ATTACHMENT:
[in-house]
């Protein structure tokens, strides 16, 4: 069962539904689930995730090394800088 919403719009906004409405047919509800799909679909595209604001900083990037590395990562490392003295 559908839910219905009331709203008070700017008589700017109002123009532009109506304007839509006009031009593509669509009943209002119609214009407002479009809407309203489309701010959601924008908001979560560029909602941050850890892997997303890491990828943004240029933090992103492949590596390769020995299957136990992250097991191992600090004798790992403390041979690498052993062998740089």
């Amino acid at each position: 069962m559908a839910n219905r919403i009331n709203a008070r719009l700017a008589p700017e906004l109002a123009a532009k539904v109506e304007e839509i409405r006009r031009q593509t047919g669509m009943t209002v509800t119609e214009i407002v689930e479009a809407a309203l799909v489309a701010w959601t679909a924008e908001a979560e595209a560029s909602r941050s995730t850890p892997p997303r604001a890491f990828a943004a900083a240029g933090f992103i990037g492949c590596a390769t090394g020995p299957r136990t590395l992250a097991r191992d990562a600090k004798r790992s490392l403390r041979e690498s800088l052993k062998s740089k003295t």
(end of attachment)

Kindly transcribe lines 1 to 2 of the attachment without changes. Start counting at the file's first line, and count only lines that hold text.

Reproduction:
[in-house]
């Protein structure tokens, strides 16, 4: 069962539904689930995730090394800088 919403719009906004409405047919509800799909679909595209604001900083990037590395990562490392003295 559908839910219905009331709203008070700017008589700017109002123009532009109506304007839509006009031009593509669509009943209002119609214009407002479009809407309203489309701010959601924008908001979560560029909602941050850890892997997303890491990828943004240029933090992103492949590596390769020995299957136990992250097991191992600090004798790992403390041979690498052993062998740089």